super.postProcessBeanFactory(beanFactory);
        BasicSecurityConfiguration config = (BasicSecurityConfiguration) Configuration.getGlobalSecurityConfiguration();
        config.registerSignatureAlgorithmURI("RSA", SignatureConstants.ALGO_ID_SIGNATURE_RSA_SHA256);
        config.setSignatureReferenceDigestMethod(SignatureConstants.ALGO_ID_DIGEST_SHA256);
    }
}

Then, return CustomSAMLBootstrap instead of SAMLBootstrap

@Configuration
@EnableWebSecurity
public abstract class AppSAMLConfig extends WebSecurityConfigurerAdapter {
	...

    @Bean
    public static SAMLBootstrap SAMLBootstrap() {
        return new CustomSAMLBootstrap();
    }
	
	...
}

Now, the generated SAML request payload using HTTP-POST binding looks like this:-

<?xml version="1.0" encoding="UTF-8"?>
<saml2p:AuthnRequest
    AssertionConsumerServiceURL="https://server/app/saml/SSO"
    Destination="https://adfs-server/adfs/ls/" ForceAuthn="true"
    ID="a2e7f98agfaec7d253714fjdbcf8a83" IsPassive="false"
    IssueInstant="2016-02-23T15:18:43.452Z"
    ProtocolBinding="urn:oasis:names:tc:SAML:2.0:bindings:HTTP-POST"
    Version="2.0" xmlns:saml2p="urn:oasis:names:tc:SAML:2.0:protocol">
    <saml2:Issuer xmlns:saml2="urn:oasis:names:tc:SAML:2.0:assertion">https://server/app/saml/metadata</saml2:Issuer>
    <ds:Signature xmlns:ds="http://www.w3.org/2000/09/xmldsig#">
        <ds:SignedInfo>
            <ds:CanonicalizationMethod Algorithm="http://www.w3.org/2001/10/xml-exc-c14n#"/>
            <ds:SignatureMethod Algorithm="http://www.w3.org/2001/04/xmldsig-more#rsa-sha256"/>
            <ds:Reference URI="#a2e7f98agfaec7d253714fjdbcf8a83">
                <ds:Transforms>
                    <ds:Transform Algorithm="http://www.w3.org/2000/09/xmldsig#enveloped-signature"/>
                    <ds:Transform Algorithm="http://www.w3.org/2001/10/xml-exc-c14n#"/>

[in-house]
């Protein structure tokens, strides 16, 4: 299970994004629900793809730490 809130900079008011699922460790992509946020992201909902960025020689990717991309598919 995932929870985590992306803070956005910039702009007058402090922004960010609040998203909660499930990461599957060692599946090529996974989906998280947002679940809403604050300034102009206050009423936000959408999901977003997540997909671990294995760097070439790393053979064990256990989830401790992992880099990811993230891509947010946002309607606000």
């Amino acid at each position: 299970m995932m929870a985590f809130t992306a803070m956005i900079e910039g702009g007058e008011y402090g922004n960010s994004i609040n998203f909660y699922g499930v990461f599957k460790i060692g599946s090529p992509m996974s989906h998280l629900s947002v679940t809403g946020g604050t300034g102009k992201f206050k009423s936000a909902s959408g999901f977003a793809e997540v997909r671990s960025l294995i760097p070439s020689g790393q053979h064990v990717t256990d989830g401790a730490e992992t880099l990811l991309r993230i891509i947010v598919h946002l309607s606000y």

</ds:Transforms>
                <ds:DigestMethod Algorithm="http://www.w3.org/2001/04/xmlenc#sha256"/>
                <ds:DigestValue>w4qHFsBxFGifzemEJCYcuGOt+oZJ9N2DQM+Q2aEqJFI=</ds:DigestValue>
            </ds:Reference>
        </ds:SignedInfo>
        <ds:SignatureValue>YDR9ybi...</ds:SignatureValue>
        <ds:KeyInfo>
            <ds:X509Data>
                <ds:X509Certificate>MIICxz...</ds:X509Certificate>
            </ds:X509Data>
        </ds:KeyInfo>
    </ds:Signature>
    <saml2p:RequestedAuthnContext Comparison="exact">
        <saml2:AuthnContextClassRef xmlns:saml2="urn:oasis:names:tc:SAML:2.0:assertion">urn:oasis:names:tc:SAML:2.0:ac:classes:Password</saml2:AuthnContextClassRef>
    </saml2p:RequestedAuthnContext>
</saml2p:AuthnRequest>

2 thoughts on “Spring Security SAML: Replacing SHA-1 with SHA-256 on Signature and Digest Algorithms

    1. Choon-Chern Lim Post author

      Yes. Those attributes are in the Spring Security’s authentication object. For example:-

      Authentication authentication = SecurityContextHolder.getContext().getAuthentication();
      SAMLCredential credential = (SAMLCredential) authentication.getCredentials();

      Reply